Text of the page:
Lockerbie: speculation rife, tempers fraying

Predictably the furore over the possible release of Abdelbaset al-Megrahi has grown exponentially since the breaking of the news that he was seeking to drop his appeal against conviction for the Lockerbie bombing.  Professor Robert Black gives full details and updates on his excellent Lockerbie blog.

Amongst the items now covered on Professor Black's blog are Tam Dalyell's theory that the US Government connived at the bombing of PanAm 103 as part of a "Faustian" pact with Iran to avert the bombing of many more civil airliners in revenge for the shooting down of an Iranian airliner by the USS Vincennes earlier in 1988; a Sunday Times story that the document recovery of which was sought by Megrahi in connection with his appeal is ultimately from American intelligence sources and blames Iran for the bombing; and a Sunday Telegraph story about Dr Jim Swire's proposal to take civil action against the Scottish prosecuting authorities for "deliberately obstructing" his right "to know who killed my daughter" (Flora was one of the victims of the bombing) and "to seek annulment of the findings of the Lockerbie Fatal Accident Inquiry [of 1990] on grounds of withholding of evidence about Heathrow, and then to seek a new FAI or legitimate equivalent in its place."  The evidence said to have been withheld is about a break-in at PanAm's Heathrow baggage area 17 hours before PanAm 103 took off.

Items not so far covered by Professor Black include a BBC story about a meeting between Lord Mandelson, the First Secretary of State, and Saif Gaddafi, son of the Libyan leader, which took place while both were on holiday in Corfu in the week before the stories broke about Megrahi's possible release, and at which, it appears, the two had a "fleeting conversation" about Megrahi, although Lord Mandelson was "completely unsighted on the subject".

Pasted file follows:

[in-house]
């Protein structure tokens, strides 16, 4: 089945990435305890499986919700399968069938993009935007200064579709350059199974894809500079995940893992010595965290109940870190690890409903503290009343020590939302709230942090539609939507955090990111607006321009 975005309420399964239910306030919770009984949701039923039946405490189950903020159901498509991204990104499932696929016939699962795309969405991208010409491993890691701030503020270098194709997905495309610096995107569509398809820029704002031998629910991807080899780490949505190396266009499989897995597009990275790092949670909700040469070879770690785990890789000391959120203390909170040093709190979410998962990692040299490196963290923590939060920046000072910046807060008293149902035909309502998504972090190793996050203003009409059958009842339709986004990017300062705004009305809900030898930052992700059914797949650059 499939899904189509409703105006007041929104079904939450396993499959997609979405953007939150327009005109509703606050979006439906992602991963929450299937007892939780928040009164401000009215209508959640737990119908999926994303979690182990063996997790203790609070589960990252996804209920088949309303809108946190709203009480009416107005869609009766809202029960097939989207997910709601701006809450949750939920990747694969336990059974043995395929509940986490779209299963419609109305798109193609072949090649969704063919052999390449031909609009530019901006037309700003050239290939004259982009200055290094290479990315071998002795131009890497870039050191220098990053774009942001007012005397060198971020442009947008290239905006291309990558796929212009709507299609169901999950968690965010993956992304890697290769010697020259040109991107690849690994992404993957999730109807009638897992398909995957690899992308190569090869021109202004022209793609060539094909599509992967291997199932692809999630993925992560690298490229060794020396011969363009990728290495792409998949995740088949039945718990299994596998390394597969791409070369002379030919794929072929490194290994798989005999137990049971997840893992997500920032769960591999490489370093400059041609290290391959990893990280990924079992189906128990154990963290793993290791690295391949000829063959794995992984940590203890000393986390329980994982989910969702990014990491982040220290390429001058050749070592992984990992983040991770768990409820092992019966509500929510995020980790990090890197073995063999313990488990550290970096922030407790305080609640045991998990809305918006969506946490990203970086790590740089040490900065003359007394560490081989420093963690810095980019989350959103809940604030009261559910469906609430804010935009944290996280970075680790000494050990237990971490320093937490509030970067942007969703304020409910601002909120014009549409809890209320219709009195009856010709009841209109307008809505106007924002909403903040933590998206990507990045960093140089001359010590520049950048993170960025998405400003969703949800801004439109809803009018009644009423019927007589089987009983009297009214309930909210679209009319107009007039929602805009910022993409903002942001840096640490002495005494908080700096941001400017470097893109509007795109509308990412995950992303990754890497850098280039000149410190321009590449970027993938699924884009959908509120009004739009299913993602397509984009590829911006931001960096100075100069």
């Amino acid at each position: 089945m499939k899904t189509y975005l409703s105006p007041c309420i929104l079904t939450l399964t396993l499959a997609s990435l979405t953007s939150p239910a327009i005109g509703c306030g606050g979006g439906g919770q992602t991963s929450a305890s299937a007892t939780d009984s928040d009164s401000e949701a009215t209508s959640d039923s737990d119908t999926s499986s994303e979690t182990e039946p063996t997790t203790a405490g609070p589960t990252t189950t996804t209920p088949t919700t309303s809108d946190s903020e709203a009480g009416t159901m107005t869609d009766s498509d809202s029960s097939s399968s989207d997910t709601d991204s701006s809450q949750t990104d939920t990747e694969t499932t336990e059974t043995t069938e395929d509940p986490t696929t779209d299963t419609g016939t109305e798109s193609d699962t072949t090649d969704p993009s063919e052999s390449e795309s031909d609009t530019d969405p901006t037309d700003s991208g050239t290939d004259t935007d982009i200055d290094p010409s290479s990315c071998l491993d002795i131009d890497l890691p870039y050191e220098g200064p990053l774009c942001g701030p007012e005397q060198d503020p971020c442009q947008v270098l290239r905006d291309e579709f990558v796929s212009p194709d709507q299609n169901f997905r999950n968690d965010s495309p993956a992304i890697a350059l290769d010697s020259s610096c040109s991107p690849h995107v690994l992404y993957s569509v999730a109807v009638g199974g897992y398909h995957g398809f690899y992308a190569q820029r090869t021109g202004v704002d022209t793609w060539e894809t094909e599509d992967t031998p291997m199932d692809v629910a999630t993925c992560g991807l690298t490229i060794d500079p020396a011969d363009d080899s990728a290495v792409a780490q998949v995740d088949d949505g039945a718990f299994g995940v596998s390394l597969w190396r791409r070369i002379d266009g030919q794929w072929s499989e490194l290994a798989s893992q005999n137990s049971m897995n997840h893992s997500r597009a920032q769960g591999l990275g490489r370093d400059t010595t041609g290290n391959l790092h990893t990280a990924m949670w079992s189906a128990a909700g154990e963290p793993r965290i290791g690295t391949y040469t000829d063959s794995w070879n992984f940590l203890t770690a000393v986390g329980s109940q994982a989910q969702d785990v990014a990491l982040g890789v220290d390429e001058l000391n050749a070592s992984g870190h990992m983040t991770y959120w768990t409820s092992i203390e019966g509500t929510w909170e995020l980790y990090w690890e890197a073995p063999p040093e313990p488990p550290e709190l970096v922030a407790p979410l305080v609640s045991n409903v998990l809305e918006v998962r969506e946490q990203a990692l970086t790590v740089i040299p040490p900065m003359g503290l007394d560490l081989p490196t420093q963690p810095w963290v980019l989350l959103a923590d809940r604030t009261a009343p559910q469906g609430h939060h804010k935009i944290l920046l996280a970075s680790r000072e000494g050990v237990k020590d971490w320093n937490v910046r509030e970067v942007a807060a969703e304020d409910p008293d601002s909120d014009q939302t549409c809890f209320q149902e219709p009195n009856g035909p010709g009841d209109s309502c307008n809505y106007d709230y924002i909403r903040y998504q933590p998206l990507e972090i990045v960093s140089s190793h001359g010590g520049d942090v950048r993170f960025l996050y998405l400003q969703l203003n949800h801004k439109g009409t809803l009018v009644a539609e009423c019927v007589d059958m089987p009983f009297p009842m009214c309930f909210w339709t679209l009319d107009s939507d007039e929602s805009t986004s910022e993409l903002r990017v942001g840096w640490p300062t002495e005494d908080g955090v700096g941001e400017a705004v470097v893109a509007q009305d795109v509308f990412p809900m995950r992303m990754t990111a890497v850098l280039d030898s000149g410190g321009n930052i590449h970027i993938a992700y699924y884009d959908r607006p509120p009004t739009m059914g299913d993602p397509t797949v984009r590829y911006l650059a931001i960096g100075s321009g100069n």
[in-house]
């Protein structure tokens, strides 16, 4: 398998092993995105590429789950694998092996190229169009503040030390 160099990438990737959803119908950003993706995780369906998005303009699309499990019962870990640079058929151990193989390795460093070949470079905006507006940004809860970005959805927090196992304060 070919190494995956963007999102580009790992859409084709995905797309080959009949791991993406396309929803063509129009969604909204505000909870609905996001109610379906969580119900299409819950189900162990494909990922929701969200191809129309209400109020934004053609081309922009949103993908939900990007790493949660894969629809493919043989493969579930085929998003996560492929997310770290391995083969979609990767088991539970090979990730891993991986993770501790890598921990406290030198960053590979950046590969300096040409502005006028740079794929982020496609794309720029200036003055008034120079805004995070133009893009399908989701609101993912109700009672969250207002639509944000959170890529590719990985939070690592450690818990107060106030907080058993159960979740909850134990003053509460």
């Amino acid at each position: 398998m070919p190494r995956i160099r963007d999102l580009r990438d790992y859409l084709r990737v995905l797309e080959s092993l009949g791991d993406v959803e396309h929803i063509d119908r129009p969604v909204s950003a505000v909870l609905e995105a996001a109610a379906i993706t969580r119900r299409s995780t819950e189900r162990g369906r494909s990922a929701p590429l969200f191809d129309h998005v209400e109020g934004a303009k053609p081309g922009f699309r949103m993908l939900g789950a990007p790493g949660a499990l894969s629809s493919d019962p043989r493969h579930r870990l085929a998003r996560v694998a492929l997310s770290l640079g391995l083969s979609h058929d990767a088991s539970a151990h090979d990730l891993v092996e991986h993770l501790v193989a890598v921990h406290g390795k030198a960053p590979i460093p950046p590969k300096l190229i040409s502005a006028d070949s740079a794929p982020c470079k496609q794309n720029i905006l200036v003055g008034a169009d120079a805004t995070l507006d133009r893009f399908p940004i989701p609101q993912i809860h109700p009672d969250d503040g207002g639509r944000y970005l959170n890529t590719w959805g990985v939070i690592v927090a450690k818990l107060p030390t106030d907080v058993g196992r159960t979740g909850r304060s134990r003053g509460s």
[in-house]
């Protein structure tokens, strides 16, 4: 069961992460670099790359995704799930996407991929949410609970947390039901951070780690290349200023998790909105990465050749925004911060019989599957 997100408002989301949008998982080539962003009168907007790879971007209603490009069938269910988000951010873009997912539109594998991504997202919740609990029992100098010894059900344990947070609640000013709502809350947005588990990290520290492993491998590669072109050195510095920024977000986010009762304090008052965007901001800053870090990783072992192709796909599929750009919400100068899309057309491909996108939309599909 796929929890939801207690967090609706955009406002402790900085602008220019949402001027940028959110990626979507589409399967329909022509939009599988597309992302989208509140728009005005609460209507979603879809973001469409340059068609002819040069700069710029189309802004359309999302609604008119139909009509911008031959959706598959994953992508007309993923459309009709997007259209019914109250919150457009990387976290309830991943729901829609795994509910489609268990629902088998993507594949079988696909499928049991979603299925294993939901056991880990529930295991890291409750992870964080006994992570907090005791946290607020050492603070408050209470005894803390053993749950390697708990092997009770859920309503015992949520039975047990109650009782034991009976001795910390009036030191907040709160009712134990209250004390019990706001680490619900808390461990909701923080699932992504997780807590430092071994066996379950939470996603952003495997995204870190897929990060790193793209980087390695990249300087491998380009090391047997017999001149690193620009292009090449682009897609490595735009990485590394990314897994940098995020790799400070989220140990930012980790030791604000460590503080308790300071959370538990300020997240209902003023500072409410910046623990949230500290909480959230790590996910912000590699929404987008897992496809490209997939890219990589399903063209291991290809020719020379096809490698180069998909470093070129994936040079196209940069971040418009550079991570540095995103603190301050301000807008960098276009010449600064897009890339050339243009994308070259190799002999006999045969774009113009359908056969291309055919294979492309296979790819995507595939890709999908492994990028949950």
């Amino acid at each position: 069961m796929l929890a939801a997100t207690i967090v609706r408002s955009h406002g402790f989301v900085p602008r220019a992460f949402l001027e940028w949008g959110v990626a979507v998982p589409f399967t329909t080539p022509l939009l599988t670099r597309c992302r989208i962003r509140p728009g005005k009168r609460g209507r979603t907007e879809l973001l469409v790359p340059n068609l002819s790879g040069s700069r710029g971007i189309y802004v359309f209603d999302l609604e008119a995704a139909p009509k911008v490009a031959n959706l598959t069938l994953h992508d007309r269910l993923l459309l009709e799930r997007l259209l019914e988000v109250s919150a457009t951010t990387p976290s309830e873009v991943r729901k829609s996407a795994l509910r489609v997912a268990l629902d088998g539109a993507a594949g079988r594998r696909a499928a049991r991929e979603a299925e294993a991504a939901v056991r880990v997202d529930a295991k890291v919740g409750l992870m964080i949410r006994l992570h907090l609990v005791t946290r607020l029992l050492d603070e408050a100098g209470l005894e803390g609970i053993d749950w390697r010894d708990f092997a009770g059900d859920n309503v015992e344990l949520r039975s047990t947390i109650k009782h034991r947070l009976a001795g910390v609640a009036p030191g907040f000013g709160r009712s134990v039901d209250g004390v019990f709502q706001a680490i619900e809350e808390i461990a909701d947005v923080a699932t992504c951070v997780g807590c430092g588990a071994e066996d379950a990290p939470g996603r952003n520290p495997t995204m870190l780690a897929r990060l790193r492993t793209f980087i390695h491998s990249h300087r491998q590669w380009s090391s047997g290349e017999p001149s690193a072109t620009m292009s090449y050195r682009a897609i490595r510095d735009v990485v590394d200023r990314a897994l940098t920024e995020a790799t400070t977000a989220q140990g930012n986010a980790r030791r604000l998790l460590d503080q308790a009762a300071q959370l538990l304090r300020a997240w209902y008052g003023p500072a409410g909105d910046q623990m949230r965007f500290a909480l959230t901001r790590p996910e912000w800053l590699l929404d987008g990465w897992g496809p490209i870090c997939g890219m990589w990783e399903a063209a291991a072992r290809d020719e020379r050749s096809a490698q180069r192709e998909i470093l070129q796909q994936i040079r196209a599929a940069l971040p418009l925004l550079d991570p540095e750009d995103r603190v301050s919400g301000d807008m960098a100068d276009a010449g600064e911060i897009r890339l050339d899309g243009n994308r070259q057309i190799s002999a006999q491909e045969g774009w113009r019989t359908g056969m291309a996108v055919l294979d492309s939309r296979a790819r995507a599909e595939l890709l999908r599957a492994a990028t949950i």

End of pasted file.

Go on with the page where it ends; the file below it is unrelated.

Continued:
Robert has also not yet picked up an explosive outburst from Alistair Bonnington, also on the BBC website, criticising the "Lockerbie trial conspiracy groupies", as a "bizarre array" suffering from "internet-fuelled madness".  It seems a curious way to describe Robert Black, Tam Dalyell and Jim Swire, but perhaps they are not Alistair's target on this occasion.  Alistair argues that it is Libya which has told Megrahi to abandon his appeal so that after his death it can be maintained that the full truth was never known because the appeal was not completed.  Finally he criticises the call from some relatives of the victims for a public inquiry into the whole affair as "outrageous, selfish and irresponsible", since it would use up public funds better spent on the prevention of crime in the future.

Meantime in the eye of the storm Justice Secretary Kenny MacAskill has issued a statement saying that no date has yet been set for the announcement of any decision on the matter because no decision has yet been taken; but an announcement will be made "as soon as possible – certainly within the next couple of weeks".